Many tech companies and other fast-growing companies have during several years been well-placed when it comes to communicating with different stakeholders. And for good reason: disruptive business models and an innovative mindset foster both confidence in the future and inspiration. But with the development we have seen over the past year, preferences have shifted, and there is a greater skepticism towards actors that have yet to prove themselves.
What has historically been associated with tech companies and other fast-growing businesses, has lost value in favor of stability and proven credentials. To maintain a strong position in relation to different stakeholders, communication that addresses this shift is now crucial.
During the past year, many tech companies and other fast-growing businesses have faced increasingly critical scrutiny of business models and bottom-line results by the media. Media has also covered the handling of layoffs and issues with trade unions. In some instances, skepticism towards a company’s business model coincides with critical reports from the media about lower valuation and business cutbacks. This marks a clear shift from how it has been in recent years, when the same type of companies in many cases have been described in more positive terms, as reporting focused on growth, increasing valuations and capital raising.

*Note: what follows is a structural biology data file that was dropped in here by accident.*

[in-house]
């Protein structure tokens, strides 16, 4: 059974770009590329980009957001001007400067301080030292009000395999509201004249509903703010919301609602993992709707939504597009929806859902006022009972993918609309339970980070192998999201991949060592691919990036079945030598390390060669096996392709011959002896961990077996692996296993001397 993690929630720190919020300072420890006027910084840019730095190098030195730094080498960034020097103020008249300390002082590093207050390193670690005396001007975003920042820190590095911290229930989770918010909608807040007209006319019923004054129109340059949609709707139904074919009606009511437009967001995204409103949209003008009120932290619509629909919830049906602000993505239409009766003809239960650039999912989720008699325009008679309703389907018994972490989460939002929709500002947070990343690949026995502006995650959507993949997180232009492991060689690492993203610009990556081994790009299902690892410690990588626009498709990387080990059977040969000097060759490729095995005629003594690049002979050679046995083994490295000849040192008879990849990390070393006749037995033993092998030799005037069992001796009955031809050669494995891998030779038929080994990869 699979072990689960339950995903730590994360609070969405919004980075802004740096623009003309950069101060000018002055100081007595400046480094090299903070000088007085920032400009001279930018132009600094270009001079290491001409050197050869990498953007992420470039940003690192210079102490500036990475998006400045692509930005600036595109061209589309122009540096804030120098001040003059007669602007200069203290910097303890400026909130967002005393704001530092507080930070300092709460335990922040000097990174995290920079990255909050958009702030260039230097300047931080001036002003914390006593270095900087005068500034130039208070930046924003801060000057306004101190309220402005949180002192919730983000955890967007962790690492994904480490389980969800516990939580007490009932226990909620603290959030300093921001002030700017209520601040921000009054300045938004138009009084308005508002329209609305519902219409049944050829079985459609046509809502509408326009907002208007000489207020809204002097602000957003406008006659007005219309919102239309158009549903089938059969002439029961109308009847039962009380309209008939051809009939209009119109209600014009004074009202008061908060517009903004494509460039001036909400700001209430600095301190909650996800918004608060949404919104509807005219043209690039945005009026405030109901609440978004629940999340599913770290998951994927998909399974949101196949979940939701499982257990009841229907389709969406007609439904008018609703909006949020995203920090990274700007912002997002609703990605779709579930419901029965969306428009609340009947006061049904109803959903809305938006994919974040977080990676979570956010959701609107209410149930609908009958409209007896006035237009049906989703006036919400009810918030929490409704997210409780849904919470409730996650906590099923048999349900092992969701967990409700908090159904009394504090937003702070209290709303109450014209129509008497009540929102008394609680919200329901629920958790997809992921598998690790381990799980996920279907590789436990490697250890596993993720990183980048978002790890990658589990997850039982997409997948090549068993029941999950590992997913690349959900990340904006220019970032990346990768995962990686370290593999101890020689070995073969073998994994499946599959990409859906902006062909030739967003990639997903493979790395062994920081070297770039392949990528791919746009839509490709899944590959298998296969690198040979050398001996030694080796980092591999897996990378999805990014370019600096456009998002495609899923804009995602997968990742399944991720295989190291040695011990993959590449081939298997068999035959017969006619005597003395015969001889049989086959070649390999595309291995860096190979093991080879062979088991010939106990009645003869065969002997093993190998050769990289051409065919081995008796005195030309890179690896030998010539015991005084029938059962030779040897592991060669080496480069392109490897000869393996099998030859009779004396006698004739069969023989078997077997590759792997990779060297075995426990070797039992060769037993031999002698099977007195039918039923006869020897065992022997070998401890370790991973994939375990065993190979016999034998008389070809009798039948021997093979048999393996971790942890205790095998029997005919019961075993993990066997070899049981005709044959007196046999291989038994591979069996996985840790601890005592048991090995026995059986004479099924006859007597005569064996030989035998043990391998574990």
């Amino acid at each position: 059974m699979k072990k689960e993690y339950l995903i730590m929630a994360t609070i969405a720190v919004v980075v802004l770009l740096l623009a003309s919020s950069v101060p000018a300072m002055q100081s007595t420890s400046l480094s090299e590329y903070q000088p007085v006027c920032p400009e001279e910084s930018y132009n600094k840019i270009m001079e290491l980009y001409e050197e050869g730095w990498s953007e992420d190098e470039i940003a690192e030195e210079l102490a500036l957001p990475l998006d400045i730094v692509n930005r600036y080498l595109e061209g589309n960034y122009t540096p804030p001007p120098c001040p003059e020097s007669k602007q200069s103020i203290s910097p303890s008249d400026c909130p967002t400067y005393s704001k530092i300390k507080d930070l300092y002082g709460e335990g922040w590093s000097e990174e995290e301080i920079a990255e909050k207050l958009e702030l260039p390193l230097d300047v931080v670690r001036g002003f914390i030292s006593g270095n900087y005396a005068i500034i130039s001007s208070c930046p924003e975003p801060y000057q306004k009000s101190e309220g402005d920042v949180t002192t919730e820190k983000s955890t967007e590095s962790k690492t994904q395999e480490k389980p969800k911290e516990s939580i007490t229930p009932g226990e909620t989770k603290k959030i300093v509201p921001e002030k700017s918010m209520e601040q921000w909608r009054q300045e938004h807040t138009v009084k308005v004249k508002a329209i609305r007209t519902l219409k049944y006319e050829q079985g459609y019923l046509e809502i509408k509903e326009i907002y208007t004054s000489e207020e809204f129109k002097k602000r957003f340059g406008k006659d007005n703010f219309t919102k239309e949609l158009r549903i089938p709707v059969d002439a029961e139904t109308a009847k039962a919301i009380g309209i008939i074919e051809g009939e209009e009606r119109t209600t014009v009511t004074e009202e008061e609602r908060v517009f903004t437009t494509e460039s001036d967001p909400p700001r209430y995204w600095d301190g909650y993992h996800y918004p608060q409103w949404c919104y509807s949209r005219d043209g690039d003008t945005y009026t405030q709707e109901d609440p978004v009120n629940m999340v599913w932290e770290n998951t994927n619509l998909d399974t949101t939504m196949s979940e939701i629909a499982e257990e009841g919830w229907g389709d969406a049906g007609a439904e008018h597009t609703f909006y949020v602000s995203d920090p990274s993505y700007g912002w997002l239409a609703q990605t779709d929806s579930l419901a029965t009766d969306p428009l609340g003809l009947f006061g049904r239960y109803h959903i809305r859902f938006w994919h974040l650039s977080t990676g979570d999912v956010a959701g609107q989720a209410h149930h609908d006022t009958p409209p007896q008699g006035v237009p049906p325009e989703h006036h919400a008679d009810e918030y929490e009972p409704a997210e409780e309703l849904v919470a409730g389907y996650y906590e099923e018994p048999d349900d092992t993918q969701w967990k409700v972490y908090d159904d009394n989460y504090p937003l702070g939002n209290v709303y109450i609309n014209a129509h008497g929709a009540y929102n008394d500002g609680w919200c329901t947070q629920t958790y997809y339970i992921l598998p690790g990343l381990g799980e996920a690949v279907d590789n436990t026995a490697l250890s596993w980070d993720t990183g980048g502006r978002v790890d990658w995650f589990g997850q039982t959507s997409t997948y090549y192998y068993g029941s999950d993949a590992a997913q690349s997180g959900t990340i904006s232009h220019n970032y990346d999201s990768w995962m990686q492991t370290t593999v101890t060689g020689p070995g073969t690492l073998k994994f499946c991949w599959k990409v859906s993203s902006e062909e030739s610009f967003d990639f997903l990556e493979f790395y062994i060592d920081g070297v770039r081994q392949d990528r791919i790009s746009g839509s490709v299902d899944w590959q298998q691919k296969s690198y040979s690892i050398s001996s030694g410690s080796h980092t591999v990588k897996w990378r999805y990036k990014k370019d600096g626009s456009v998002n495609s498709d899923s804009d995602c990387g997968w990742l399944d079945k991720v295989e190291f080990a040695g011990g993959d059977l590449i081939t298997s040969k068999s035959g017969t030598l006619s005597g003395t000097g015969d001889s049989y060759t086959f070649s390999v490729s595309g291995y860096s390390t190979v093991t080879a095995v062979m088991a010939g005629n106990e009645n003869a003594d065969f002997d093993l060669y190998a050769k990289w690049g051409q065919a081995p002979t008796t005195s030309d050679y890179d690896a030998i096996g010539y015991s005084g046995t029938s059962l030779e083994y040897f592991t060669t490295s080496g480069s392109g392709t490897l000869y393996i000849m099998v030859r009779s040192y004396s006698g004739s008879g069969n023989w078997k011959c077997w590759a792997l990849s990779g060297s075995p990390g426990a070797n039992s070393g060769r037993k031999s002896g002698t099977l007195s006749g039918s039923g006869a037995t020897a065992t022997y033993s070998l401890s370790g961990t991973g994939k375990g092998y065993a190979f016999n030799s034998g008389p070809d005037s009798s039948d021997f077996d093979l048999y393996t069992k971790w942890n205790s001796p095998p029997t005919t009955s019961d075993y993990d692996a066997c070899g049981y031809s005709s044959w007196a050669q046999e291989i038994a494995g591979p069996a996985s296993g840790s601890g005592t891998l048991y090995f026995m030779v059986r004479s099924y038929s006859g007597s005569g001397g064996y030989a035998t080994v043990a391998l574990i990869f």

The change in the media outlook affects employees, potential employees, partners, clients, and the capital market, suggesting that a revision of the communication strategy may be necessary. Changed conditions and having to adjust your intended way forward require explanation and clarity, taking employer branding and the other interests into consideration.
When the business model or future possible earnings are scrutinized or questioned in the media without any warning, specific communication efforts are needed. But communication in connection with planned strategic changes, organizational changes and layoffs also require effective and structured communication efforts. Resourceful and coordinated communication is needed to maintain trust in the organization and in the brand, and so that disruptions in the day-to-day operations and ongoing innovation work will be as limited as possible.
The communication efforts can involve everything from laying out an overall communication strategy to planning and preparations, including producing a storyline on the ongoing transformation and a detailed rollout plan. Ultimately, it should provide you with the tools to address the issues that might arise when the company, to a greater extent than before, needs to work proactively to maintain a strong position. How can growth- and innovation-driven companies create stability and instill trust and faith in the future for employees, having changed strategy and implemented cutbacks? What happens when companies, in the light of an uncertain environment, cannot solely rely on selling a vision of the future? How do you get prioritized target groups to buy into the fact that the company’s business is resilient and able to stand the test over time?
If you have any thoughts about the text or questions on how to go about communication amid this new outlook, please contact:
Kristian Stålberg, Associate Partner